8. Dec 11, 2013 at 5:44 AM
    #8
    RearViewMirror

    RearViewMirror Saw things so much clearer once you... were in my

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    Amazing Story!

    Rest in Peace Electrician's Mate Second Class William Bud Cloud, Pearl Harbor Survivor.

    May you and the many men and women that serve never be forgotten.
     
  9. Dec 11, 2013 at 5:46 AM
    #9
    Steves104x4

    Steves104x4 Well-Known Member

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    BUCKLE UP! It makes it harder for Aliens to pull you out of your Truck.
    You are all Heroes. God Bless.
     
  10. Dec 11, 2013 at 5:48 AM
    #10
    Pugga

    Pugga Pasti-Dip Free Since 1983

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    Awesome story, Jim. Thanks for posting it up :oldglory:
     
  11. Dec 11, 2013 at 5:51 AM
    #11
    HomerTaco

    HomerTaco That "grill guy" Vendor

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    Thanks for posting this Jim. :thumbsup:
     
  12. Dec 11, 2013 at 6:05 AM
    #12
    Lray

    Lray Member

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    somebody needs to forward this to Gov. Mike Huckabee's radio show. There is a lot controversy with religion being taken out of the military. Some people are getting a bad taste in their mouths. I'm not railing against that, but there are still people who are doing right. It would be nice to blast this across the country.
     
  13. Dec 11, 2013 at 6:12 AM
    #13
    puppytruk

    puppytruk Well-Known Member

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    Thank God for men like Bud !
    and all who serve, especially under fire. May your sacrifices never be forgotten by us, the forever indebted. God bless you all !
     
  14. Dec 11, 2013 at 6:26 AM
    #14
    TacoDaTugBoat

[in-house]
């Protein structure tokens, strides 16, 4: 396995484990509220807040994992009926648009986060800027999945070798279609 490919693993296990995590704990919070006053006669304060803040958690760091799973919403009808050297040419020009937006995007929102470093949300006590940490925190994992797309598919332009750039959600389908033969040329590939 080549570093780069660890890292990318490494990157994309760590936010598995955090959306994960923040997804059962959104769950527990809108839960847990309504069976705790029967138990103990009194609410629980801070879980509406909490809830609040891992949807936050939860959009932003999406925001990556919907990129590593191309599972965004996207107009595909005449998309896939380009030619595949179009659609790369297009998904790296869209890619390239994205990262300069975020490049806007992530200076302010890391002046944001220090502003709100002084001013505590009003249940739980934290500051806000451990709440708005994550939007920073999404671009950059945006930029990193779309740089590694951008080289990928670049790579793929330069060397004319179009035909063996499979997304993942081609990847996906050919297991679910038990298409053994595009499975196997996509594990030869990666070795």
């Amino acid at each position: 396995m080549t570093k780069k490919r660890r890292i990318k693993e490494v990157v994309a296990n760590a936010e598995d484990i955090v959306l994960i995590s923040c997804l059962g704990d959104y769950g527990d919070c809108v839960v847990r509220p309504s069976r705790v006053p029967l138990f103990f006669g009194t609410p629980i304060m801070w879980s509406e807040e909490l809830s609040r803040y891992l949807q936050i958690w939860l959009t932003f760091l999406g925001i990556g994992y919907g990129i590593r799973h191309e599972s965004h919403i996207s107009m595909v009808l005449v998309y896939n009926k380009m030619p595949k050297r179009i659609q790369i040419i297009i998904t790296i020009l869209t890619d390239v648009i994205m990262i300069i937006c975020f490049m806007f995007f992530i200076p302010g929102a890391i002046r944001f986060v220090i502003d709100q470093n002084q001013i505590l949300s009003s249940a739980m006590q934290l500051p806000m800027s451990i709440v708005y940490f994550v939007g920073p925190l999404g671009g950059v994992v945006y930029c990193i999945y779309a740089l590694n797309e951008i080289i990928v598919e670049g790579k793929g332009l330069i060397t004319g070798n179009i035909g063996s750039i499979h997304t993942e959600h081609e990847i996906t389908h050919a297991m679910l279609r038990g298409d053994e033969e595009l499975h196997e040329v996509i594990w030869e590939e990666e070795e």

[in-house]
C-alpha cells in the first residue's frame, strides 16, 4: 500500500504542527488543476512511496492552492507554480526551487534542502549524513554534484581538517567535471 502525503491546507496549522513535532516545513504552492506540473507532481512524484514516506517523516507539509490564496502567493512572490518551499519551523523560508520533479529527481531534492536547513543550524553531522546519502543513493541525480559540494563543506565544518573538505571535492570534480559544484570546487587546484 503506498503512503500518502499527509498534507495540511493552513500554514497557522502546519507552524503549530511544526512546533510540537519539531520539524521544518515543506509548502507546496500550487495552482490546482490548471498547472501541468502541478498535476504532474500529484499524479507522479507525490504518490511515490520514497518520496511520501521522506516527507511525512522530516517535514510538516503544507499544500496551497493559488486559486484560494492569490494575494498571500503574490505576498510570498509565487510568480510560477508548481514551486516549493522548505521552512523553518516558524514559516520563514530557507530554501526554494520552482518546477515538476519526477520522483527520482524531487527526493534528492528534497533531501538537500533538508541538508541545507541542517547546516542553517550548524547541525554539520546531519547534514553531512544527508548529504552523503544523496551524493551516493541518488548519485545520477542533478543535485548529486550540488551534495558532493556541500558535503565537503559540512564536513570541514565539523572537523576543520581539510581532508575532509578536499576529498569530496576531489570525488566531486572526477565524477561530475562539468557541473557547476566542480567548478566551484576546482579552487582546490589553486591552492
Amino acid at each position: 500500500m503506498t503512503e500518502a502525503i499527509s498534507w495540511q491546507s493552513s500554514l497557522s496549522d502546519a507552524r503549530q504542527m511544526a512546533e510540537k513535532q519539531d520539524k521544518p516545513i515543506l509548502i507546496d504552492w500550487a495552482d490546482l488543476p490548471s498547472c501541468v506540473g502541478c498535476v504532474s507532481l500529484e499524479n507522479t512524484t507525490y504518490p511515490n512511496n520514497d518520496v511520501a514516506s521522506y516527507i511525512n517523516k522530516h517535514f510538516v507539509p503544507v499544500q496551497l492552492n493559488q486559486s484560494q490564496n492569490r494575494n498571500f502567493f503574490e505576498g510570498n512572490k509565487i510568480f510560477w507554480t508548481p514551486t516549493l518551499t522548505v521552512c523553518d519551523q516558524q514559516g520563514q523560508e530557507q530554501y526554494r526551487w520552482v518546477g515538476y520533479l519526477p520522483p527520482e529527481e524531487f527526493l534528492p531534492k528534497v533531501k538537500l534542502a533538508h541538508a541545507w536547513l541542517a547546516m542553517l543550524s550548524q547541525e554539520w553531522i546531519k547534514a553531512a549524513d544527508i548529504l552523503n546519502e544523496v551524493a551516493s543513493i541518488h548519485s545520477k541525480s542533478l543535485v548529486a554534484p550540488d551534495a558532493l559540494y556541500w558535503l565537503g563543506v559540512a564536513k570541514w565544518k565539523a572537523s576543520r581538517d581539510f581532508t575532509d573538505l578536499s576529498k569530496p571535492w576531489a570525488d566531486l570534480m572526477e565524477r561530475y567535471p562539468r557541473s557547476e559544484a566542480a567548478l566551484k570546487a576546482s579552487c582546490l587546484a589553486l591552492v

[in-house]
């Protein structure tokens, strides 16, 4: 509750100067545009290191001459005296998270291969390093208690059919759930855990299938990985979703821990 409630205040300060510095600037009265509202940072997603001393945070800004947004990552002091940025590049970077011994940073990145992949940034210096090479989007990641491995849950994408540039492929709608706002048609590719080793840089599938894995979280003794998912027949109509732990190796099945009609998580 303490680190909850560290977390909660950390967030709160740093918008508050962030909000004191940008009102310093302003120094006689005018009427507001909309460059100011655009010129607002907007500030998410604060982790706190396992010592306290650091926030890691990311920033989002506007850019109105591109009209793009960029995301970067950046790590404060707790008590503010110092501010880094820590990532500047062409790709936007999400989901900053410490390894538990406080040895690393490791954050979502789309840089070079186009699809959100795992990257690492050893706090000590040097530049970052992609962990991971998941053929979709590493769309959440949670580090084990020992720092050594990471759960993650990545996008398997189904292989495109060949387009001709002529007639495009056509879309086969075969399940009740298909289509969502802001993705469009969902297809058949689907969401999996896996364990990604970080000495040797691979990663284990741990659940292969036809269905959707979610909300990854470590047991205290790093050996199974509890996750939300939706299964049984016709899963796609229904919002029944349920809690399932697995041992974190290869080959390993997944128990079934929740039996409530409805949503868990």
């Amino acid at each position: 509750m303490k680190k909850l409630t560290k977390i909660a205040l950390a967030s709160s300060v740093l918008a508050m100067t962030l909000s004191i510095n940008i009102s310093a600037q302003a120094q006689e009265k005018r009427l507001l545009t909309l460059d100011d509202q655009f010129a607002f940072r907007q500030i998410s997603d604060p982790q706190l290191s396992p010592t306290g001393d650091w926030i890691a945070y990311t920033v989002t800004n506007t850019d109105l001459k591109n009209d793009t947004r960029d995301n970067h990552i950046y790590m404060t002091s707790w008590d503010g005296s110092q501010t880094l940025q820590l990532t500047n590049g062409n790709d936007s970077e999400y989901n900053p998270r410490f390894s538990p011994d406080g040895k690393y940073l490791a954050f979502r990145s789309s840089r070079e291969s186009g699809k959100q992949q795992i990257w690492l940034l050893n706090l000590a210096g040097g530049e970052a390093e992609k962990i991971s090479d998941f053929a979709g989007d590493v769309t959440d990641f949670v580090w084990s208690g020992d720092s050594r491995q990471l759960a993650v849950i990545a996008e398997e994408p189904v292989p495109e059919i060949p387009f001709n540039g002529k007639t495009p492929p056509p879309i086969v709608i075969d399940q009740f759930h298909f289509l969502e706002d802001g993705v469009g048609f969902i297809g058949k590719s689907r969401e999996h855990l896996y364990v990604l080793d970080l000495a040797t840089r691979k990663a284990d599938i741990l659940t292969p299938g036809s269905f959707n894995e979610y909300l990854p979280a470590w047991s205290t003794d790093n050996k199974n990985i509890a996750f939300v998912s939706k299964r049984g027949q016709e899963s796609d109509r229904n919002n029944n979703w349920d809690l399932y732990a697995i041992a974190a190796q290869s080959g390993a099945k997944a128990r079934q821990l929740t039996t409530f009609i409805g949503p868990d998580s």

TacoDaTugBoat Well-Known Member

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    Thank You!
     
  15. Dec 11, 2013 at 6:44 AM
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    tgrizzle73

    tgrizzle73 Well-Known Member

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    Um... my eyes are sweating. Is it hot in hear? Great story. Thanks for sharing that.
     
  16. Dec 11, 2013 at 6:50 AM
    #16
    belone12

    belone12 Well-Known Member

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    That was awesome. I am really glad I read that despite the swelling in my throat.
     
  17. Dec 11, 2013 at 6:54 AM
    #17
    Pyrite Mica

    Pyrite Mica Well-Known Member

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    Did not expect to wake up and read this in the morning!
    As others have said 'brings tears to the eyes'. Great story and tribute!
    Thank you.
     
  18. Dec 11, 2013 at 7:04 AM
    #18
    Glueman

    Glueman Yersinia pestis

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    Thanks for sharing this very touching story. It's all about the war fighter.
     
  19. Dec 11, 2013 at 7:15 AM
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    river rat 69

    river rat 69 [OP] Well-Known Member

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    When I found this on one of my Vet sites. I knew I had to share this on every site Im on. I know the Marines will not mind, So every time I read this I say Oorah for them & Hooyah for all my Navy brothers. I Salute you Mr. Bud & those like you, Dam few....Jim
     
  20. Dec 11, 2013 at 7:19 AM
    #20
    acdronin

    acdronin Well-Known Member

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    Man Jim, beautiful story, brought tears to my eyes.